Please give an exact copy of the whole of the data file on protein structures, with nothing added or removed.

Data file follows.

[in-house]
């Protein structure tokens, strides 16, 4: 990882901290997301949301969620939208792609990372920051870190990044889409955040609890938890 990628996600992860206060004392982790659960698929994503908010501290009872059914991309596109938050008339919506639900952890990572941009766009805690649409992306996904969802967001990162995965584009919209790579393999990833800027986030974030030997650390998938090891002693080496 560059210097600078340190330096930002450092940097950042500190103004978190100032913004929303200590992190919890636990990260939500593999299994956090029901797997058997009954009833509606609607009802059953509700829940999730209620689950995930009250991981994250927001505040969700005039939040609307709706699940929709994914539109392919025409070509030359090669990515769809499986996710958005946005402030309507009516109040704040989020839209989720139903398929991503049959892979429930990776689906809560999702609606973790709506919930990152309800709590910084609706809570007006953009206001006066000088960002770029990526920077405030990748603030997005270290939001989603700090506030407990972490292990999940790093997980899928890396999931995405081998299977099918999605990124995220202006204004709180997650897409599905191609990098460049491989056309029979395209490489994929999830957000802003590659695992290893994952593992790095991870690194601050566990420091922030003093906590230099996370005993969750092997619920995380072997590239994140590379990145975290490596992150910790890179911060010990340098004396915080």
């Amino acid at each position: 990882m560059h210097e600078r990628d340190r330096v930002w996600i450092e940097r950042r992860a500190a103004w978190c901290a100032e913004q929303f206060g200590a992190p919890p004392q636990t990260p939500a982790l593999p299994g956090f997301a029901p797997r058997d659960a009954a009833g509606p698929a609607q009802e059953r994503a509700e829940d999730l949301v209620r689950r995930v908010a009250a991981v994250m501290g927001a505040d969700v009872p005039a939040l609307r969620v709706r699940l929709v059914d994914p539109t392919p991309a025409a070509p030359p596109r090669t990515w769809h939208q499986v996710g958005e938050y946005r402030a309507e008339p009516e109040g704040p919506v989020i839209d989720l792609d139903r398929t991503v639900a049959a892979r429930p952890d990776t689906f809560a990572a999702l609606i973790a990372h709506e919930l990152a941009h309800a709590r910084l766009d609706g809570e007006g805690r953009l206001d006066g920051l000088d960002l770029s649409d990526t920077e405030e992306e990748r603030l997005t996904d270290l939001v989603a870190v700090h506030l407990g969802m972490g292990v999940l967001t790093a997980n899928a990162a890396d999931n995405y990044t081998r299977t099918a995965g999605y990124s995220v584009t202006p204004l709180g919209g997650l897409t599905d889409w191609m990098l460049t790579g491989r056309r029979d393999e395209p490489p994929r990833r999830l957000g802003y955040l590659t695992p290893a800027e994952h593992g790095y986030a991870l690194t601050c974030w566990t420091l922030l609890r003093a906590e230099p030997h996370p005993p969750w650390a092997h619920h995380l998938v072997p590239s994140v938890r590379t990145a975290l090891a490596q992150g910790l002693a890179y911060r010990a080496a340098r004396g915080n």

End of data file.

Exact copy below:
[in-house]
């Protein structure tokens, strides 16, 4: 990882901290997301949301969620939208792609990372920051870190990044889409955040609890938890 990628996600992860206060004392982790659960698929994503908010501290009872059914991309596109938050008339919506639900952890990572941009766009805690649409992306996904969802967001990162995965584009919209790579393999990833800027986030974030030997650390998938090891002693080496 560059210097600078340190330096930002450092940097950042500190103004978190100032913004929303200590992190919890636990990260939500593999299994956090029901797997058997009954009833509606609607009802059953509700829940999730209620689950995930009250991981994250927001505040969700005039939040609307709706699940929709994914539109392919025409070509030359090669990515769809499986996710958005946005402030309507009516109040704040989020839209989720139903398929991503049959892979429930990776689906809560999702609606973790709506919930990152309800709590910084609706809570007006953009206001006066000088960002770029990526920077405030990748603030997005270290939001989603700090506030407990972490292990999940790093997980899928890396999931995405081998299977099918999605990124995220202006204004709180997650897409599905191609990098460049491989056309029979395209490489994929999830957000802003590659695992290893994952593992790095991870690194601050566990420091922030003093906590230099996370005993969750092997619920995380072997590239994140590379990145975290490596992150910790890179911060010990340098004396915080």
């Amino acid at each position: 990882m560059h210097e600078r990628d340190r330096v930002w996600i450092e940097r950042r992860a500190a103004w978190c901290a100032e913004q929303f206060g200590a992190p919890p004392q636990t990260p939500a982790l593999p299994g956090f997301a029901p797997r058997d659960a009954a009833g509606p698929a609607q009802e059953r994503a509700e829940d999730l949301v209620r689950r995930v908010a009250a991981v994250m501290g927001a505040d969700v009872p005039a939040l609307r969620v709706r699940l929709v059914d994914p539109t392919p991309a025409a070509p030359p596109r090669t990515w769809h939208q499986v996710g958005e938050y946005r402030a309507e008339p009516e109040g704040p919506v989020i839209d989720l792609d139903r398929t991503v639900a049959a892979r429930p952890d990776t689906f809560a990572a999702l609606i973790a990372h709506e919930l990152a941009h309800a709590r910084l766009d609706g809570e007006g805690r953009l206001d006066g920051l000088d960002l770029s649409d990526t920077e405030e992306e990748r603030l997005t996904d270290l939001v989603a870190v700090h506030l407990g969802m972490g292990v999940l967001t790093a997980n899928a990162a890396d999931n995405y990044t081998r299977t099918a995965g999605y990124s995220v584009t202006p204004l709180g919209g997650l897409t599905d889409w191609m990098l460049t790579g491989r056309r029979d393999e395209p490489p994929r990833r999830l957000g802003y955040l590659t695992p290893a800027e994952h593992g790095y986030a991870l690194t601050c974030w566990t420091l922030l609890r003093a906590e230099p030997h996370p005993p969750w650390a092997h619920h995380l998938v072997p590239s994140v938890r590379t990145a975290l090891a490596q992150g910790l002693a890179y911060r010990a080496a340098r004396g915080n």